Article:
Today’s young adults are on track to have the lowest marriage rates by age 40 compared to any previous generations. If the current pace continues, more than 30 percent of millennial women will remain unmarried by age 40, nearly twice the share of their Gen X counterparts according to a recent Urban Institute study as reported by CNN. Yet this development is not entirely unexpected given the importance of marriage has been diminishing for years; more Americans are living together and raising families, without getting married.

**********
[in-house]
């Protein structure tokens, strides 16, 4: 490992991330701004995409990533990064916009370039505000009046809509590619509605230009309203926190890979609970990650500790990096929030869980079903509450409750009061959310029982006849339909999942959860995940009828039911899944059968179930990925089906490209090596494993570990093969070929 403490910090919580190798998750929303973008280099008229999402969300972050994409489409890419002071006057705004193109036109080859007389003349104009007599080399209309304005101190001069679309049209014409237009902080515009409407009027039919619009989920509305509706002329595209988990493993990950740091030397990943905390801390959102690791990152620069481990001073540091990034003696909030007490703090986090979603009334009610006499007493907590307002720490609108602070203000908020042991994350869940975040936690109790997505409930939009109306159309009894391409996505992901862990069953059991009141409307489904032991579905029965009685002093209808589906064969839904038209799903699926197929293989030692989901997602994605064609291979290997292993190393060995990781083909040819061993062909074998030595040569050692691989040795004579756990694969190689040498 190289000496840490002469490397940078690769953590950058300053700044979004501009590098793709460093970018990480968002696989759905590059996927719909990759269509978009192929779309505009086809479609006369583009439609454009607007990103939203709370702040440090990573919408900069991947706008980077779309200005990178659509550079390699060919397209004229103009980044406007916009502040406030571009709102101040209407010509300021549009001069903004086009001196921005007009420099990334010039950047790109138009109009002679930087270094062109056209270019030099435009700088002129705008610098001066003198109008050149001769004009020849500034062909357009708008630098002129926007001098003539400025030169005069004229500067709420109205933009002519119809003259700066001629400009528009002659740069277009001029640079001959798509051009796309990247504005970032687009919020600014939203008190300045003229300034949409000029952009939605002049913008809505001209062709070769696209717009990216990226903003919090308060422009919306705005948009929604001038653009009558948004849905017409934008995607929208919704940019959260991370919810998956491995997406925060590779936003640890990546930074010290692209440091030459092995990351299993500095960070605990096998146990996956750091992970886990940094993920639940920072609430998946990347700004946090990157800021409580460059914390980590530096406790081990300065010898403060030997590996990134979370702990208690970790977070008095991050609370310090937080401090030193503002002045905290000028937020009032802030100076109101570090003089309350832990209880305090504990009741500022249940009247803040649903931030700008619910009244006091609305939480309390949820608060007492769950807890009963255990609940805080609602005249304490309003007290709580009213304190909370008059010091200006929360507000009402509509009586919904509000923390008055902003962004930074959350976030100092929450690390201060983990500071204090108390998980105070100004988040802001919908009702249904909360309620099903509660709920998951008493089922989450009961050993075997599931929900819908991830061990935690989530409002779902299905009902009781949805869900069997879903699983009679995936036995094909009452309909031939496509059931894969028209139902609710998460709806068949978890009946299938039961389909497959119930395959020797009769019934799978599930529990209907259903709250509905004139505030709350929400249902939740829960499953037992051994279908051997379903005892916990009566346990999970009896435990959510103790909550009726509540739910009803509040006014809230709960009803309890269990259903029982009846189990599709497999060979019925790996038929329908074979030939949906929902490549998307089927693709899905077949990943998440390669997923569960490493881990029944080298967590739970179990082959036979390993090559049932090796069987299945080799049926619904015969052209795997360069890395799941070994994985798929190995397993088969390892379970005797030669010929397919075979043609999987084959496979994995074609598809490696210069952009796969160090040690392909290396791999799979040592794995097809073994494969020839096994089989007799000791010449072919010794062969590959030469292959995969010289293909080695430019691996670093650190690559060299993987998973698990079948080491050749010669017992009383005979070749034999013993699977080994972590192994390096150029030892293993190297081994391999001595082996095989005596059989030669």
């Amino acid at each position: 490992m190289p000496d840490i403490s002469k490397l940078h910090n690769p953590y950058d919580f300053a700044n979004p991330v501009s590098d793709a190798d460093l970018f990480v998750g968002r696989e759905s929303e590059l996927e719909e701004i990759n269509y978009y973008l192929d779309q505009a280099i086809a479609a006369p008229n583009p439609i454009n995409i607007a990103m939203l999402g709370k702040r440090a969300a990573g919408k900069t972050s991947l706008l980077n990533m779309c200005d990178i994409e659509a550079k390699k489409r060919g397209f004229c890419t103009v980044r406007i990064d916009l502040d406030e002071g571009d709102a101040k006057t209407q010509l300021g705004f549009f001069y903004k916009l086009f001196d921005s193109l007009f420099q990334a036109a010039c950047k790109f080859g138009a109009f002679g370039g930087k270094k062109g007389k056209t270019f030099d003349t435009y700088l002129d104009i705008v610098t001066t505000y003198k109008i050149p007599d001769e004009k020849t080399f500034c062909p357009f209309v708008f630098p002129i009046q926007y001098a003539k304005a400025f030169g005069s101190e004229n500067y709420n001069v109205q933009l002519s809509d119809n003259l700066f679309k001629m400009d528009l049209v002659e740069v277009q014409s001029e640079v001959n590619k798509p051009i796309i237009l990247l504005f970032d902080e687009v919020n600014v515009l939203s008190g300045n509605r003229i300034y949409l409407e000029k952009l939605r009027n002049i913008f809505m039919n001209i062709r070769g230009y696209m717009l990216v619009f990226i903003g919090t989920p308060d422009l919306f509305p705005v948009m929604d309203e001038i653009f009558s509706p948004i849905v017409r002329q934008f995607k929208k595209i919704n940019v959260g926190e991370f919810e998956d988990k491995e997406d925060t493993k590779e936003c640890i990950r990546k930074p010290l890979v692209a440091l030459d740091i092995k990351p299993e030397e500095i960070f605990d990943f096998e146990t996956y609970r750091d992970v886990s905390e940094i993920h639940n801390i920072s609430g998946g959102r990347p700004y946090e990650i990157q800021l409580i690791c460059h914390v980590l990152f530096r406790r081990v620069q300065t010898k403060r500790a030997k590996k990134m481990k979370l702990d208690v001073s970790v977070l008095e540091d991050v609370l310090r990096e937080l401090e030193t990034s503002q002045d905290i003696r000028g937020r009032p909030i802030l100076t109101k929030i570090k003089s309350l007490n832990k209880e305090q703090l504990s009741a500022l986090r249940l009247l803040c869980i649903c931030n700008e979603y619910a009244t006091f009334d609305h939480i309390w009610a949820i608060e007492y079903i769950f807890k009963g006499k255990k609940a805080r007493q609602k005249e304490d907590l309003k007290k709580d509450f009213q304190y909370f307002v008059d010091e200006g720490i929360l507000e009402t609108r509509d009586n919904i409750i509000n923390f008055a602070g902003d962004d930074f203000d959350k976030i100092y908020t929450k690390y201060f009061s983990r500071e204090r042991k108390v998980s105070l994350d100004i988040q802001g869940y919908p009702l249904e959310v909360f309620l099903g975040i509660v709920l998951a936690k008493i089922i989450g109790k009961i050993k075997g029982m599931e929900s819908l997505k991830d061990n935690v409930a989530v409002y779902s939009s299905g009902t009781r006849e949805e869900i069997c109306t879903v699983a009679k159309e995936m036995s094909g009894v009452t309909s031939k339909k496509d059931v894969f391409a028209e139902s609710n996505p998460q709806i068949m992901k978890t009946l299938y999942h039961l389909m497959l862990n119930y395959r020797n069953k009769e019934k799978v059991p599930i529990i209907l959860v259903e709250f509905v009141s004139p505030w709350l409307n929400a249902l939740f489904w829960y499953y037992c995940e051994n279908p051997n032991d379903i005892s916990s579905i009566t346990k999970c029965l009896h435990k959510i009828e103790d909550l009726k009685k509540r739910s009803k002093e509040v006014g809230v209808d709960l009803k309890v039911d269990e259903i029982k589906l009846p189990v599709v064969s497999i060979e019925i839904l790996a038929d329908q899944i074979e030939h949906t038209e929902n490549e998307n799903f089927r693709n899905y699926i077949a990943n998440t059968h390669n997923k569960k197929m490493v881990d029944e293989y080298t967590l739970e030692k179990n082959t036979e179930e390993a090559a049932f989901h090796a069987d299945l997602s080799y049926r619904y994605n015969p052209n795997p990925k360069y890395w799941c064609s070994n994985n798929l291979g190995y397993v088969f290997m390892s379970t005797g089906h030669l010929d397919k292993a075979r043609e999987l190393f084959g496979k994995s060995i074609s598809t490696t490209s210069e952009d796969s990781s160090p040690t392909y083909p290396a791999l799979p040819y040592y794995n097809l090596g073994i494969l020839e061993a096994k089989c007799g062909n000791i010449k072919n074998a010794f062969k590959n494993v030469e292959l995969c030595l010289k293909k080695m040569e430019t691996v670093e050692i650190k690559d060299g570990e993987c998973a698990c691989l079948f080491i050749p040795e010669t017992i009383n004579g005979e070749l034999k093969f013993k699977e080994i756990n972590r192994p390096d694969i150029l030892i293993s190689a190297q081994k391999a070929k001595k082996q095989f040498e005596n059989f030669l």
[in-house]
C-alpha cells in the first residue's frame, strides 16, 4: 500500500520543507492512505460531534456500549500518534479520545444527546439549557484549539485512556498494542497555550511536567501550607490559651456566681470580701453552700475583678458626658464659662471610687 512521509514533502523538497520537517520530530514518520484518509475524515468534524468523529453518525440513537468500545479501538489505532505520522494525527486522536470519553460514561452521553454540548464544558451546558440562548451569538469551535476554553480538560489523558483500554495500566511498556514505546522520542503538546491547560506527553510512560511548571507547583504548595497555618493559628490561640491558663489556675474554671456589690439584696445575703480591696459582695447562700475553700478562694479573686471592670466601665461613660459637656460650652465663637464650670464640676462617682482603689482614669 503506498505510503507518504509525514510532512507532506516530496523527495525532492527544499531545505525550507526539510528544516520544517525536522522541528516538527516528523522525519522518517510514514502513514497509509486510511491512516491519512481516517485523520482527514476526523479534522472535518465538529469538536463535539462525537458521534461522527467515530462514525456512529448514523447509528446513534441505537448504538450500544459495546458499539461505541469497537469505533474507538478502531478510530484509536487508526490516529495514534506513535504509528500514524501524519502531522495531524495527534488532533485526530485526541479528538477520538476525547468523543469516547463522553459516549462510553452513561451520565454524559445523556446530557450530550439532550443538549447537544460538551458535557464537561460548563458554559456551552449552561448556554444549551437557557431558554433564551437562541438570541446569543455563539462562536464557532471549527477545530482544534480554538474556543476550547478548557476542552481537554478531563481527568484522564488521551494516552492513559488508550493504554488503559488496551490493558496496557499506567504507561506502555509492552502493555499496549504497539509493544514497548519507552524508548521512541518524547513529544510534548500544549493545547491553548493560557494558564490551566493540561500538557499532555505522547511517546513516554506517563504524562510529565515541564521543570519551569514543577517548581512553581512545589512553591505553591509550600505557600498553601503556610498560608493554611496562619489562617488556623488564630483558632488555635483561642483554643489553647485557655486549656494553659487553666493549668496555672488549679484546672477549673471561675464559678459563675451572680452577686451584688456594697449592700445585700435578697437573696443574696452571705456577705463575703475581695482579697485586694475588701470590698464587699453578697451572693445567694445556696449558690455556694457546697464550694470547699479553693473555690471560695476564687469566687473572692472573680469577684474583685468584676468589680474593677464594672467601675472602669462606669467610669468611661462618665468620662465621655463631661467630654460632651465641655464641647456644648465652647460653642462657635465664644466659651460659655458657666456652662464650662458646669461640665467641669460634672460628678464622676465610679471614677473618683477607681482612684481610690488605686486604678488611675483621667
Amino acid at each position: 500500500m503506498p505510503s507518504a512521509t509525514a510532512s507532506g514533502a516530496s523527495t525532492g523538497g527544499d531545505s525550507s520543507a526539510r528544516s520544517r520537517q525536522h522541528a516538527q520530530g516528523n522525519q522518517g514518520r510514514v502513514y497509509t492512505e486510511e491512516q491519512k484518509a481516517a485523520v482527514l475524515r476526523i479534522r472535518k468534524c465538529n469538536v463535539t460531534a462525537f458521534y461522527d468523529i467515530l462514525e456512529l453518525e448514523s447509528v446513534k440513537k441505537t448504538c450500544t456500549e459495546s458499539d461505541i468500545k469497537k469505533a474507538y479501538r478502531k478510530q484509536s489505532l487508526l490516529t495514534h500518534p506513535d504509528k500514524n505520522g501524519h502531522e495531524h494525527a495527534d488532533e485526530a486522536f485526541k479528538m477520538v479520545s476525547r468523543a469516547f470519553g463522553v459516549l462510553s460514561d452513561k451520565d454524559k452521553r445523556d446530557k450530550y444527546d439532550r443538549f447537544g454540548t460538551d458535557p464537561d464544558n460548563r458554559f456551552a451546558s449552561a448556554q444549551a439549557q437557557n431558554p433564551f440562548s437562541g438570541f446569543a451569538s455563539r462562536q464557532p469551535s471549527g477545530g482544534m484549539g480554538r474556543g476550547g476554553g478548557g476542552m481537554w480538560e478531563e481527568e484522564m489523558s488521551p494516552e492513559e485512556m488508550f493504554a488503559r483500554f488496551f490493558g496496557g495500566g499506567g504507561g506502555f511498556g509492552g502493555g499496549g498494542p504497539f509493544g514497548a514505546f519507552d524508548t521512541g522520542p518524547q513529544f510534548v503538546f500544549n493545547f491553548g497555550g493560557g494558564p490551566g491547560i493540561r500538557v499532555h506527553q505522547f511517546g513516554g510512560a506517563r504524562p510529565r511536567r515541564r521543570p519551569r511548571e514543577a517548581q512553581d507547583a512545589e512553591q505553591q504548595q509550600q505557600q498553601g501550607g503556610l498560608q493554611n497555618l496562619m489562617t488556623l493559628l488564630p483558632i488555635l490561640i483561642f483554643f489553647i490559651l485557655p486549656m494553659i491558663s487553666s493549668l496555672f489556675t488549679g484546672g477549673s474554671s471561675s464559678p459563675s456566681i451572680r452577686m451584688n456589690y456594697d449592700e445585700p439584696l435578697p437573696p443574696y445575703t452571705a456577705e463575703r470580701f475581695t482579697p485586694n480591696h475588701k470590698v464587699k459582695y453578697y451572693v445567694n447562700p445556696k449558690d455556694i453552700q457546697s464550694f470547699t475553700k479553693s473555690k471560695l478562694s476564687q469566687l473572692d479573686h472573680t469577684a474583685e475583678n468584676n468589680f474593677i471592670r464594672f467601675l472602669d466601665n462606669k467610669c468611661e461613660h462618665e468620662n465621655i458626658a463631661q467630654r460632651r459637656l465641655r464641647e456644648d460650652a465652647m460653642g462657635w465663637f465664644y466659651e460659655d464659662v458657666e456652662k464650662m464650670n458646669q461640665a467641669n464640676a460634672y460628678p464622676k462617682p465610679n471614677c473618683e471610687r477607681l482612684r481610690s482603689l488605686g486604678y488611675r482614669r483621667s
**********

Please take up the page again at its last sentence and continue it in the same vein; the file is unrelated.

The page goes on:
A study by USA Network and reported by Time magazine revealed almost half of Millennials (43 percent, and higher among the youngest subset) would support a marriage model that involved a two-year trial — at which point the union could be either formalized or dissolved, no divorce or paperwork required. Furthermore, 21 percent said they’d give the “presidential” method a try, whereby marriage vows last for four years but after eight you can elect to choose a new partner.
“This is a generation that is used to this idea that everything is in beta, that life is a work in progress, so the idea of a beta marriage makes sense,” the study’s author, Melissa Lavigne-Delville explains. Whatever you want to say about Millennials’ inability to commit, the vast majority (69 percent, according to Pew) of Millennials still want to get married. They simply need a little extra time.